Alden Boon

‘He Slapped Me, Punched Me, Kicked Me and Spat at Me, but I Forgive Him.’ Sandra Aulia’s Powerful Account of Surviving Domestic Violence.



A tough road ahead

Even though they had extricated themselves, things were not rosy. The next two years were fraught with uncertainty. Sandra and her daughter would shift house for a total of seven times, bouncing from refuging at her childhood friends’ homes to living in rental flats. Her daughter also made the transition from kindergarten to primary school. Even as her ex was physically out of their lives at this point, he still had them in a snare wrought of fear. ‘Once, he showed up at my daughter’s school and withdrew her from her classes. I had to take her out of school for a few months. Thankfully, despite everything she had go to through, my daughter still managed to excel in her studies.’ Sandra does not think that her ex would have downright hurt her daughter. But he sees a child as merely a plaything, his recklessness alarming. ‘Once, when she was only two years old, he left her in the swimming pool alone and headed back to the house without her. She had not learnt how to swim yet. I had to drop everything I was doing and rush to save her before she drowned. My daughter also told me that he once had a can of beer in the car while driving her. I don’t feel safe having him around my daughter.’

Sandra was mired in what she describes as ‘acrimonious’ court proceedings. When it came to the division of the matrimonial assets, Sandra says her ex withheld the money and refused to pay up. At her PPO trial, opposing lawyers poked holes at her testimonies during exhausting cross examinations.  ‘It was a case of “he said, she said”.’ Accusations of her fabricating the stories of abuse flew. Besides presenting her medical reports, she had to get three doctors to testify and corroborate her claims. One aspect that became contentious was visitation rights. ‘I had to plead with my daughter: could you please just go and see your daddy and save me the headache?’ But emerging from every visit, her daughter’s solemn countenance would change the moment she fell into her arms. Tears, released at last from their bonds, fell. ‘She said to me: “Mommy, please just run away.” That’s how much she feared her father. I knew I had to fight for the care and control of her in court.’ Yet this shadow of fear her daughter lived in was not so easy to prove. During the counselling sessions held as part of court mediation, her daughter appeared to be calm, confident even, and was not visibly upset when in the presence of her father. ‘That was her conditioned behaviour — the behaviour of being scared into silence — which was of her father’s doing. Even my own lawyer didn’t believe me when I said she was afraid of her father. And how do I prove that in a court of law? Bruises can be documented in medical reports as evidence, but not feelings or reactions.’

The draining court proceedings, from PPO, care and control to asset division, as well as appeals to the High Court, took a mental toll on Sandra, whittling her ability to work. Very soon, her lawyer’s fees piled up and she could not afford one; she had to represent herself in court. Struggling to make ends meet, she went to Star Shelter, a secular temporary refuge for women and their children who are survivors of domestic violence.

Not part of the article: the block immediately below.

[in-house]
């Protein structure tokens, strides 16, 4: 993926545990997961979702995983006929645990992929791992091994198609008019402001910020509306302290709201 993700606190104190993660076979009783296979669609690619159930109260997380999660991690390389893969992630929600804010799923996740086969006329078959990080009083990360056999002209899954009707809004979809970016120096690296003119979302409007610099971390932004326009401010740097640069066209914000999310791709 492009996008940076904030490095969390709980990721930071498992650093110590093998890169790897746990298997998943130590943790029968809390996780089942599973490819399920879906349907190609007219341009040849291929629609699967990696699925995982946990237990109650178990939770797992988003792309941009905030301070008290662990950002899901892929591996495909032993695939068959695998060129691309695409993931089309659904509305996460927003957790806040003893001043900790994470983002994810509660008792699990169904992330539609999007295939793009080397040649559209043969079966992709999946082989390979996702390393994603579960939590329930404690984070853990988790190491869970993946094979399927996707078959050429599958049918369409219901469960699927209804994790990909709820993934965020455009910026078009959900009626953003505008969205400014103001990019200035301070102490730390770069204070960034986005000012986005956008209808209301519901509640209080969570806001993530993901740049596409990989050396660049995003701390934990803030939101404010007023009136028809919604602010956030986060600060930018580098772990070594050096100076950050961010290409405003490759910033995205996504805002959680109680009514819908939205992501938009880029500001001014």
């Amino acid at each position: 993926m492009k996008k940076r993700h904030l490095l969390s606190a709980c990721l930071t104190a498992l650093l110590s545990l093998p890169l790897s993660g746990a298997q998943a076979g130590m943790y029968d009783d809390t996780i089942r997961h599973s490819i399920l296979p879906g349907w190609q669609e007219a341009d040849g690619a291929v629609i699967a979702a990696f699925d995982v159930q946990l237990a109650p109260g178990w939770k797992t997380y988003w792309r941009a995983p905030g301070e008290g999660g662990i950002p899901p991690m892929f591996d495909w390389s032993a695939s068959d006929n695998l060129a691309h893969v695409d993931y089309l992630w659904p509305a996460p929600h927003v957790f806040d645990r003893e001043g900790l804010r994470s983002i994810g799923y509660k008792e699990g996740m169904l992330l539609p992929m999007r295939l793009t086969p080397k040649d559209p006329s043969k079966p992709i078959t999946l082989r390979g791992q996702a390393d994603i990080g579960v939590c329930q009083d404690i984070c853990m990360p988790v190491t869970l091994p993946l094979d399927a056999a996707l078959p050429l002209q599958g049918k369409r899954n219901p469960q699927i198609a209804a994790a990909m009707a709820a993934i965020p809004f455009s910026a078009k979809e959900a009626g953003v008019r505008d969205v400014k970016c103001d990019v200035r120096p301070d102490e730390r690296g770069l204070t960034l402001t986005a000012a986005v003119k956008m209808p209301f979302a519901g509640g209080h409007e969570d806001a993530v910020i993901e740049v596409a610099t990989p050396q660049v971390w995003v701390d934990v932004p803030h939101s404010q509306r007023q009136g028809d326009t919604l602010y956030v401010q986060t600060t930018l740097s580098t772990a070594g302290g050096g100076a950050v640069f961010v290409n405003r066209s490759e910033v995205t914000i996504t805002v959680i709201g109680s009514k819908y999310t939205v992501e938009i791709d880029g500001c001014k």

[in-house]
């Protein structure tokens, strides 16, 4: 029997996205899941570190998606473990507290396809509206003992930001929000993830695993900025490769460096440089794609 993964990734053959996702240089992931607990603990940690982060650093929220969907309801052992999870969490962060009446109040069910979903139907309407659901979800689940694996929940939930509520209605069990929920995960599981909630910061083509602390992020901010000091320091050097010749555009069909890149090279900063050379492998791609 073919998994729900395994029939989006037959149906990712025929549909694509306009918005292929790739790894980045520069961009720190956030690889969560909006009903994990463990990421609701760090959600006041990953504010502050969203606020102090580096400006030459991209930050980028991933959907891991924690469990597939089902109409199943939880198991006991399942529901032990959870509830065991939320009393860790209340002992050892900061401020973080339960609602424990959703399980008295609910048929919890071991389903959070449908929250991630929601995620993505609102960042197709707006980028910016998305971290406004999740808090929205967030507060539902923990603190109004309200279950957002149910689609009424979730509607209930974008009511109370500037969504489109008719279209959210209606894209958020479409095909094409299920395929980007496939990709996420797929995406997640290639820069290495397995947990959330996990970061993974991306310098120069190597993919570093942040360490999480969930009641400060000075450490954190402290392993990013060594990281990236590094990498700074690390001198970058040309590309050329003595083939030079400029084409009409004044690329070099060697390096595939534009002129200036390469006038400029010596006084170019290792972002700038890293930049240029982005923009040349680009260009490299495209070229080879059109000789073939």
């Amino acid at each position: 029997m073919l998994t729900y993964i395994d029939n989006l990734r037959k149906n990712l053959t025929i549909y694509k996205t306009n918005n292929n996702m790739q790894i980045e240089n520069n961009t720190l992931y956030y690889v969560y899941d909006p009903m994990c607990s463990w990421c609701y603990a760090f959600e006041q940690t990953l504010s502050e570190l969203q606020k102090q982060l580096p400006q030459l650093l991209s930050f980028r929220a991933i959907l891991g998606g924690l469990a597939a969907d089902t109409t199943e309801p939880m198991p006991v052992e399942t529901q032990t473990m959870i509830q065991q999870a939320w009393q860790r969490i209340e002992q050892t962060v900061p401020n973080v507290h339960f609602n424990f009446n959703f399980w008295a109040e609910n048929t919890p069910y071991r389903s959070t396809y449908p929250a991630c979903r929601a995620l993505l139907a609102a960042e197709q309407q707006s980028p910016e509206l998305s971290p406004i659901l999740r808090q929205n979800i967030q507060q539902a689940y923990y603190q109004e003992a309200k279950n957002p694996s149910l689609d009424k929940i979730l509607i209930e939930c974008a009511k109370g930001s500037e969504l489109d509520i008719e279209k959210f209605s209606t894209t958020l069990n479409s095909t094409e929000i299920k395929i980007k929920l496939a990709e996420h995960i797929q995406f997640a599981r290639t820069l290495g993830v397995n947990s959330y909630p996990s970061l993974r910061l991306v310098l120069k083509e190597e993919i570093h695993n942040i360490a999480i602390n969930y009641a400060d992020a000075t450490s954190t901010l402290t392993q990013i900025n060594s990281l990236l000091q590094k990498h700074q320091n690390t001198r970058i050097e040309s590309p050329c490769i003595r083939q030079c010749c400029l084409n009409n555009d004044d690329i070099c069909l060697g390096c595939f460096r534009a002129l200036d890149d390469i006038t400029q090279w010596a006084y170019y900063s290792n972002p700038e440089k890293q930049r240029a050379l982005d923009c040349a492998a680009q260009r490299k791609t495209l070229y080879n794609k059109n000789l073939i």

Her time at the shelter was nothing but ‘wonderful’. By now, Sandra’s support system had dismantled: her erstwhile inner circle comprised common friends of her ex, and all of them took his side. ‘Because of their loyalty to him as a friend, and because they were all serving in the same ministry, during our divorce they all sided with him. Some knew of his wrongdoing and tolerated it. In my experience, a lot of people do the same: it is not easy to preserve and stay true to your own values.’ Even her closest friend — a mutual friend of her ex — a practising lawyer familiar with the laws laid out in the Women’s Charter act and who knew of the severity of their situation, pledged support for her ex, helping him to draft an affidavit to refute her statements. ‘I was cut off from the church. I had lost my community of friends. Home was a thousand miles away. And stepping into the shelter, being in the company of other women in similar plights, it was the first time since my divorce that I had been accepted by a community. They celebrated me for who I am. My time at the shelter planted new seeds of confidence that grew with time.’

At the shelter, Sandra journeyed with other women who were facing their own uphill battles. Some have lost the rights to care and control of their children. Most have had their self-esteem chiselled away. Even when a survivor is emancipated from a domestic violence situation, her vindictive abuser can still sink his hooks into her. Lies can be wrought about her, allegations can be made to tar her name. Thus, the issuance of a PPO is so much more than just receiving a piece of paper, Sandra says. It is psychologically uplifting. An impartial court has considered all evidence presented by both sides, and finds in favour of the survivor. ‘It gives us a ray of hope that we can move on from our ordeals and have a fair chance at a new life, free from the clutches of our abusers.’

Slowly and surely, her time at the shelter allowed Sandra to pick up the pieces. Thanks to a steady stream of projects, her finances were no longer in the red. Six months after she entered the shelter, she gave up her and her daughter’s bed to another woman and child in need.

Read: Bankruptcy, Divorce and Loss of His Son: How Jimmy Ong Restarted His Life after Hitting Rock Bottom

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Alden Boon
Alden Boon is a Quarter-finalist in PAGE International Screenwriting Awards. When he's not busy writing, he pretends he is Gandalf.